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Wet winter could mean more West Nile cases
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Winter’s heavy rains likely will increase the mosquito population in Liberty County, according to county mosquito control department officials. Although the region is not currently experiencing a mosquito-borne disease threat, cases of west Nile virus have been reported in other parts of Georgia.
Mosquitoes can carry west Nile virus and eastern equine encephalitis. Both WNV and EEE are transmitted by the bite of infected mosquitoes and can cause serious illness.
The Liberty County Health Department urges residents to take precautions now and throughout the summer to minimize mosquitoes around property.
There are several easy ways to reduce mosquito breeding including removing water-holding containers, changing water frequently in pet dishes, changing bird bath water at least twice a week and avoiding using saucers under outdoor potted plants. In addition, consider organizing or participating in clean-up activities to pick up garbage from parks and other public spaces. By limiting potential breeding grounds for mosquitoes, every resident can help to stop the transmission of mosquito-borne diseases.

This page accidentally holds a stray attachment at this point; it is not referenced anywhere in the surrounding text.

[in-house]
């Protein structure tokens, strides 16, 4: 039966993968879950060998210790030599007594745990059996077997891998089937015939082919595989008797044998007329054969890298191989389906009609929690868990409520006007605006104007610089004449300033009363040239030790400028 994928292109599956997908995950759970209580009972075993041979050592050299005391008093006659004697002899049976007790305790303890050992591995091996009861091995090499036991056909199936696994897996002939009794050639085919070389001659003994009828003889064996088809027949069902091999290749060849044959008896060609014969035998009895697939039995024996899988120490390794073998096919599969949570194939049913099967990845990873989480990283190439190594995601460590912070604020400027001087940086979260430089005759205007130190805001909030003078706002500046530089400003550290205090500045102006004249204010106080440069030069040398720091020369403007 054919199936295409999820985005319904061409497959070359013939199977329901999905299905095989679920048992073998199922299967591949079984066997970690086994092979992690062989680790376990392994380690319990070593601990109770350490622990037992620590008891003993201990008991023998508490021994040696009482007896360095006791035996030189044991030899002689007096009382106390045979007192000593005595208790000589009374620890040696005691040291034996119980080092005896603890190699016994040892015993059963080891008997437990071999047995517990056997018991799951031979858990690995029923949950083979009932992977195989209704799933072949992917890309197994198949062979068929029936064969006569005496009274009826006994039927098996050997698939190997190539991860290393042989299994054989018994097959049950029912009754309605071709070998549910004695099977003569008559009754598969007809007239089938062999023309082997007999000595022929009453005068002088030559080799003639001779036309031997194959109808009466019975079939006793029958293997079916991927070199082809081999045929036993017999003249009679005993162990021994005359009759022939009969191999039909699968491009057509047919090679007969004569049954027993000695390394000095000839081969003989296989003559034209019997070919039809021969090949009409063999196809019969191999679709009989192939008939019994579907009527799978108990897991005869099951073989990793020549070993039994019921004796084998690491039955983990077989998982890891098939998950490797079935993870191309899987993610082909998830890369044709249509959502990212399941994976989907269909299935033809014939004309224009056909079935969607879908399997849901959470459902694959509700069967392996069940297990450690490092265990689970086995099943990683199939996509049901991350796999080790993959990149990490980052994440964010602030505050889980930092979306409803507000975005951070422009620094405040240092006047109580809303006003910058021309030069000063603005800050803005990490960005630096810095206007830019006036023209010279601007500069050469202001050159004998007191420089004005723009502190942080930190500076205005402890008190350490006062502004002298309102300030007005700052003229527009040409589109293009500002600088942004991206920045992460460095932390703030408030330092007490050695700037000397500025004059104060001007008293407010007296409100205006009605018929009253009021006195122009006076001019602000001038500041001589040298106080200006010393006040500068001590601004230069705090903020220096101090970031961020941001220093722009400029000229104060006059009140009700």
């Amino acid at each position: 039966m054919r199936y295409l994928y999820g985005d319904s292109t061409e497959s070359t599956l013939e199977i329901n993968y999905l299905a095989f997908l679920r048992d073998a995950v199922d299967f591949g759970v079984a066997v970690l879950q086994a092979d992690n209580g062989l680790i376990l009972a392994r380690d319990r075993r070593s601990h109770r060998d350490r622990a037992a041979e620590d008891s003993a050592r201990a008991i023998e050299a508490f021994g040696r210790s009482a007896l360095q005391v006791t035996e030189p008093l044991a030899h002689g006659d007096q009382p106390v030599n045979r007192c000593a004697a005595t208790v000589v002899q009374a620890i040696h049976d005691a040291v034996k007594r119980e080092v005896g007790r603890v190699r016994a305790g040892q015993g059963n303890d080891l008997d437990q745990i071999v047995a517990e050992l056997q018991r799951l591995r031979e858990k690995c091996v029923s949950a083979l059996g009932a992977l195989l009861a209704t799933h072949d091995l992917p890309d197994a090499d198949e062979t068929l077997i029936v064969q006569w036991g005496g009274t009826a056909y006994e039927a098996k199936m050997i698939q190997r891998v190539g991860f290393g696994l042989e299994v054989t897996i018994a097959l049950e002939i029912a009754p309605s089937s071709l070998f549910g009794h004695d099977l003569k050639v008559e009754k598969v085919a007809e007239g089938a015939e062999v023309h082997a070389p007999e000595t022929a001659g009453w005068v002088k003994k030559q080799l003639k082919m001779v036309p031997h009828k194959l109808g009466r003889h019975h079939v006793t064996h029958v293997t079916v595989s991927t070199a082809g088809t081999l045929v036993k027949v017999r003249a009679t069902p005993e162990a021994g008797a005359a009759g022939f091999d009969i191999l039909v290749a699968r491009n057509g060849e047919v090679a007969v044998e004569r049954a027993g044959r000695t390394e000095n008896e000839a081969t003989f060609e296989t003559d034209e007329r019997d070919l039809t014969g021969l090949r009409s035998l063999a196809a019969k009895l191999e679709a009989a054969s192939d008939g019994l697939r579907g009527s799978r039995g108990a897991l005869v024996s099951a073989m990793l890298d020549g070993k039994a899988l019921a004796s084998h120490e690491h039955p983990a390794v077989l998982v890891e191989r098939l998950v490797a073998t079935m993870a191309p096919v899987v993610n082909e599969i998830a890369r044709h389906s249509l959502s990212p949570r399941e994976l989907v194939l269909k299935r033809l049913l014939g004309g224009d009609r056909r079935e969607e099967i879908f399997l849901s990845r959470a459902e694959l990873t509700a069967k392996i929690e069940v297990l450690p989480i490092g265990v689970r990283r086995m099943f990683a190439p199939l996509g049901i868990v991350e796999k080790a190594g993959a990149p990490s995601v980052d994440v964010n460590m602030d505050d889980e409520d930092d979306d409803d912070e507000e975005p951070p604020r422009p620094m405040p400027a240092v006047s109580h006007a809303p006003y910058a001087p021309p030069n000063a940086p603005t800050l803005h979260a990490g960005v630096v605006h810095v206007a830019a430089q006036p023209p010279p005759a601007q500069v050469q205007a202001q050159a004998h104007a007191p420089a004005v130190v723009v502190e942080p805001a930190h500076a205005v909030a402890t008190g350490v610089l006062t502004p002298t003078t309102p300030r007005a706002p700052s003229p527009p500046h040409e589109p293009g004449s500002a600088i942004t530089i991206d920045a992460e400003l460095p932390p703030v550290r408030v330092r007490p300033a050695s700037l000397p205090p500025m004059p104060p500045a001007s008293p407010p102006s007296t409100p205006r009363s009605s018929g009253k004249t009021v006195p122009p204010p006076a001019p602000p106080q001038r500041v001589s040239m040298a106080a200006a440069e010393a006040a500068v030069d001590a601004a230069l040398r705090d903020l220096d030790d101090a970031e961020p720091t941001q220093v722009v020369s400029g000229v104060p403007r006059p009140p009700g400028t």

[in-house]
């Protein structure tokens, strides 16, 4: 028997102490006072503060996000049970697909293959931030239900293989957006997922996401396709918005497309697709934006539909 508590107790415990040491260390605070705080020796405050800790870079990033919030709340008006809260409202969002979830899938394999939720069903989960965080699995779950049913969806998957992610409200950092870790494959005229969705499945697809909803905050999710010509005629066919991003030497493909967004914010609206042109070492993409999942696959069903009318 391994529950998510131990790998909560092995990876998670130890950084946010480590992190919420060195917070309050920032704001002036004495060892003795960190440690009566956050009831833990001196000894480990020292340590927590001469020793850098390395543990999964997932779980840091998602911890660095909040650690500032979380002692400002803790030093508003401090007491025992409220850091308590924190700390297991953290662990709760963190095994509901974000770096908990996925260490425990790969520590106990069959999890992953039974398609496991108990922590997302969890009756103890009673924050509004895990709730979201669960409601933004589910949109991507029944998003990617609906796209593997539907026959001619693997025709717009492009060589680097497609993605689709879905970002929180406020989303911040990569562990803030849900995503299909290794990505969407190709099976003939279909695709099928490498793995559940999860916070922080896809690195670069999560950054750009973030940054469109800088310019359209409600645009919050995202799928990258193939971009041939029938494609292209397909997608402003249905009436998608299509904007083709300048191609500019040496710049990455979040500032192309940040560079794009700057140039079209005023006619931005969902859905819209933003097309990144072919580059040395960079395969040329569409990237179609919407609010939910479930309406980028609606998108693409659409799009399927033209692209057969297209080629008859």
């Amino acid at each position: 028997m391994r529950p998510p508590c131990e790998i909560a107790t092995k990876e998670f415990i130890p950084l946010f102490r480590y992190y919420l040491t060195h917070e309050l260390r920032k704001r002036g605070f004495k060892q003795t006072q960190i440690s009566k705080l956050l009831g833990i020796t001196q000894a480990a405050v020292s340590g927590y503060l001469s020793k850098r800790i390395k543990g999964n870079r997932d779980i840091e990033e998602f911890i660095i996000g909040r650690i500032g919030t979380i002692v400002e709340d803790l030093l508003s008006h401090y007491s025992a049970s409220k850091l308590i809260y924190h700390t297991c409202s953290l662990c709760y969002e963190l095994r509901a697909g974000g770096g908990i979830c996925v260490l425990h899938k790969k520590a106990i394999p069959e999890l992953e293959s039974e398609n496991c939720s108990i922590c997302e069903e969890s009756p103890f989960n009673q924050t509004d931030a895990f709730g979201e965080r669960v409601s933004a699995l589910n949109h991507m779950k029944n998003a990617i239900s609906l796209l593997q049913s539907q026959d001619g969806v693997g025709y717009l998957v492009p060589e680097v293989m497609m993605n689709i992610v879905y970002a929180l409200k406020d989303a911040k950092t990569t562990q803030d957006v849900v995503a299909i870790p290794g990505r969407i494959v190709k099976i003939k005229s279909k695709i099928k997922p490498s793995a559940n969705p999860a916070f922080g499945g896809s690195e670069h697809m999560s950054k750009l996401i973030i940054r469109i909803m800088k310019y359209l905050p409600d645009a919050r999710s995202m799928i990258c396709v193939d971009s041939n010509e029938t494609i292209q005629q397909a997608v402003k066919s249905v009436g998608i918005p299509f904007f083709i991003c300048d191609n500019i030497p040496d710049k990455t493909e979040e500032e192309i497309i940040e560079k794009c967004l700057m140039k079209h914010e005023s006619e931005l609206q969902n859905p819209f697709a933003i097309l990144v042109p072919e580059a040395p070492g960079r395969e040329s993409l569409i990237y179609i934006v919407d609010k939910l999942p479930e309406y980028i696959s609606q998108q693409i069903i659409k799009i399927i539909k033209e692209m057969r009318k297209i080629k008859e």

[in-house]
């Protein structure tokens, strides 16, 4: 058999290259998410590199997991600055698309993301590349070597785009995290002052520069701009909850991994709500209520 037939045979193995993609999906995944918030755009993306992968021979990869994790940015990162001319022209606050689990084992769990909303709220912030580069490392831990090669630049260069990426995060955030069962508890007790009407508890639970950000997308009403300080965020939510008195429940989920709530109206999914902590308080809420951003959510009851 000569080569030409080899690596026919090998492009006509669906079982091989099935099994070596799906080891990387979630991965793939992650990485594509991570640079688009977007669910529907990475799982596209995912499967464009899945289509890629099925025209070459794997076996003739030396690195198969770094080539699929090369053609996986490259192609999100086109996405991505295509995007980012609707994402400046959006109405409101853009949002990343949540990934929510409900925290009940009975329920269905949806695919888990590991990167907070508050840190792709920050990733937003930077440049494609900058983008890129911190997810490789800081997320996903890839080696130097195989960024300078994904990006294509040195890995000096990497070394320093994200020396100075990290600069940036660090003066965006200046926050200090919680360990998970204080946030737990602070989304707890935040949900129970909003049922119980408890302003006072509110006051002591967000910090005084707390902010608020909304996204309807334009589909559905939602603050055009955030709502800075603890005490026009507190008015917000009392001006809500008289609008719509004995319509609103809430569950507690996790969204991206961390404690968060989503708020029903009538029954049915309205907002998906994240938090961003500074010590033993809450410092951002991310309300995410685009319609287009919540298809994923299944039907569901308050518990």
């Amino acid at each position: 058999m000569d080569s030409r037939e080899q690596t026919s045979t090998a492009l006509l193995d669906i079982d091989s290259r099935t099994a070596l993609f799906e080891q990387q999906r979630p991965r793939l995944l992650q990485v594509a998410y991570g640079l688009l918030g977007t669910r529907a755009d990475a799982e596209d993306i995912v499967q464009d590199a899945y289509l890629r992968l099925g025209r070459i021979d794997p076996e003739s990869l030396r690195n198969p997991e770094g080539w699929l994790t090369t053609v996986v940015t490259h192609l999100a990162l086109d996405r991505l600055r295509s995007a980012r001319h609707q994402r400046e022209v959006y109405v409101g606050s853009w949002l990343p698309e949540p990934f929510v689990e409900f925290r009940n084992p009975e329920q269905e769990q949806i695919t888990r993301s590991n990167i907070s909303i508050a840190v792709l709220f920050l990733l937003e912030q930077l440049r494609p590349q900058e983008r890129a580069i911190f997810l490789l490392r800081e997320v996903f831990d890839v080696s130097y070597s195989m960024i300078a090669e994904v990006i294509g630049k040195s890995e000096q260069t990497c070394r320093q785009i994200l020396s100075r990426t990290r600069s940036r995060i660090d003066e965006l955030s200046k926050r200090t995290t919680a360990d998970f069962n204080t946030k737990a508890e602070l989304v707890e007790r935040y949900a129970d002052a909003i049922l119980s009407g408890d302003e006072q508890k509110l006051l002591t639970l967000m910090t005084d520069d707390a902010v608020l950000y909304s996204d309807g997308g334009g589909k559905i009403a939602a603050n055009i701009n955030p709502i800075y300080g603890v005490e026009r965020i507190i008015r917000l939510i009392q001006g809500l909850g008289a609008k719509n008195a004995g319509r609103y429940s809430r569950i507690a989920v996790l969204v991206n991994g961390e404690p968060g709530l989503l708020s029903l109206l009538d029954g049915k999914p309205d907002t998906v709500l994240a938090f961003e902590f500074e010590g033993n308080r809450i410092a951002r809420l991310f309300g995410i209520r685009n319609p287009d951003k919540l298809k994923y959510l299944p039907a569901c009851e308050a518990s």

The Liberty County Health Department encourages residents to follow the five “Ds” of prevention:
• Dusk: Mosquitoes carrying west Nile virus usually bite at dusk and dawn.
• Dawn: Avoid outdoor activity at dusk and dawn if possible. If you must be outside, be sure to protect yourself from bites.
• Dress: Wear long-sleeved shirts and pants to reduce the amount of exposed skin.
• DEET: Cover exposed skin with an insect repellent containing the chemical DEET, which is the most effective repellent against mosquito bites.
• Drain: Empty any containers holding standing water because they can be excellent breeding grounds for virus-carrying mosquitoes.

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